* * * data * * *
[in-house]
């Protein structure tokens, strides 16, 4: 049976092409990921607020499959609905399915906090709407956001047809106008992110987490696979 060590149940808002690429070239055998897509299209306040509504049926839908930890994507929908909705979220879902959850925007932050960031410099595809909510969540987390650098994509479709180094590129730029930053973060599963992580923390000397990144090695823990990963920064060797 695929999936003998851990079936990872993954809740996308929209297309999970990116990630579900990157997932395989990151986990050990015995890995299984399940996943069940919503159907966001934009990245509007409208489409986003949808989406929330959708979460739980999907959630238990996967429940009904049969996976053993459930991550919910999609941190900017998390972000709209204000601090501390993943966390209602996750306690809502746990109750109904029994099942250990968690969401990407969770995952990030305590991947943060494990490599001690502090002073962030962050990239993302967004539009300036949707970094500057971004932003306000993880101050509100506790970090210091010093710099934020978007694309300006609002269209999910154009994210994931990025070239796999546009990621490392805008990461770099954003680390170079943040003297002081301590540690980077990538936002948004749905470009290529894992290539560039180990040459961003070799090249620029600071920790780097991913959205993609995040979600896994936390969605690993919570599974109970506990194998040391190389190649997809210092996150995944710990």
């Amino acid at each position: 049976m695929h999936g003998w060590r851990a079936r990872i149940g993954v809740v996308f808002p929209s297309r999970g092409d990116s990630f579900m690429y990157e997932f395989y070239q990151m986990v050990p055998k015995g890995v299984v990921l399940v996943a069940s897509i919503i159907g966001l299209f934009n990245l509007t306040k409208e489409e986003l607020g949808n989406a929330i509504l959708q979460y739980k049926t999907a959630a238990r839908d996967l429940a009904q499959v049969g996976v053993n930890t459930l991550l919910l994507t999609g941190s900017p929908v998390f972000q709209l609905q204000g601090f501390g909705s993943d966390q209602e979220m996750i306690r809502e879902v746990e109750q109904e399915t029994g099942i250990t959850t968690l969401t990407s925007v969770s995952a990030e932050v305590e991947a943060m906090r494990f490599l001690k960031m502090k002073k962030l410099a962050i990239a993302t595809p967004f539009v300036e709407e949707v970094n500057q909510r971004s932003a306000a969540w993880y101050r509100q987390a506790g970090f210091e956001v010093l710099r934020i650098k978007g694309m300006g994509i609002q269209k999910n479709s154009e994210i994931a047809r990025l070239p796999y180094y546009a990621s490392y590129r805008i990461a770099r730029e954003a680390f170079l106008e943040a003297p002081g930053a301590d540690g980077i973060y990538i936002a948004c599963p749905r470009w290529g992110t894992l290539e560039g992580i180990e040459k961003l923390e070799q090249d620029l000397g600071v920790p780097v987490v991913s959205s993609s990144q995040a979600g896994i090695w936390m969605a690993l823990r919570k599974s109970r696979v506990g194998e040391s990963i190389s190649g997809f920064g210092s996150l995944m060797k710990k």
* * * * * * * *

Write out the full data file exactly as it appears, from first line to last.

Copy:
[in-house]
């Protein structure tokens, strides 16, 4: 049976092409990921607020499959609905399915906090709407956001047809106008992110987490696979 060590149940808002690429070239055998897509299209306040509504049926839908930890994507929908909705979220879902959850925007932050960031410099595809909510969540987390650098994509479709180094590129730029930053973060599963992580923390000397990144090695823990990963920064060797 695929999936003998851990079936990872993954809740996308929209297309999970990116990630579900990157997932395989990151986990050990015995890995299984399940996943069940919503159907966001934009990245509007409208489409986003949808989406929330959708979460739980999907959630238990996967429940009904049969996976053993459930991550919910999609941190900017998390972000709209204000601090501390993943966390209602996750306690809502746990109750109904029994099942250990968690969401990407969770995952990030305590991947943060494990490599001690502090002073962030962050990239993302967004539009300036949707970094500057971004932003306000993880101050509100506790970090210091010093710099934020978007694309300006609002269209999910154009994210994931990025070239796999546009990621490392805008990461770099954003680390170079943040003297002081301590540690980077990538936002948004749905470009290529894992290539560039180990040459961003070799090249620029600071920790780097991913959205993609995040979600896994936390969605690993919570599974109970506990194998040391190389190649997809210092996150995944710990």
């Amino acid at each position: 049976m695929h999936g003998w060590r851990a079936r990872i149940g993954v809740v996308f808002p929209s297309r999970g092409d990116s990630f579900m690429y990157e997932f395989y070239q990151m986990v050990p055998k015995g890995v299984v990921l399940v996943a069940s897509i919503i159907g966001l299209f934009n990245l509007t306040k409208e489409e986003l607020g949808n989406a929330i509504l959708q979460y739980k049926t999907a959630a238990r839908d996967l429940a009904q499959v049969g996976v053993n930890t459930l991550l919910l994507t999609g941190s900017p929908v998390f972000q709209l609905q204000g601090f501390g909705s993943d966390q209602e979220m996750i306690r809502e879902v746990e109750q109904e399915t029994g099942i250990t959850t968690l969401t990407s925007v969770s995952a990030e932050v305590e991947a943060m906090r494990f490599l001690k960031m502090k002073k962030l410099a962050i990239a993302t595809p967004f539009v300036e709407e949707v970094n500057q909510r971004s932003a306000a969540w993880y101050r509100q987390a506790g970090f210091e956001v010093l710099r934020i650098k978007g694309m300006g994509i609002q269209k999910n479709s154009e994210i994931a047809r990025l070239p796999y180094y546009a990621s490392y590129r805008i990461a770099r730029e954003a680390f170079l106008e943040a003297p002081g930053a301590d540690g980077i973060y990538i936002a948004c599963p749905r470009w290529g992110t894992l290539e560039g992580i180990e040459k961003l923390e070799q090249d620029l000397g600071v920790p780097v987490v991913s959205s993609s990144q995040a979600g896994i090695w936390m969605a690993l823990r919570k599974s109970r696979v506990g194998e040391s990963i190389s190649g997809f920064g210092s996150l995944m060797k710990k």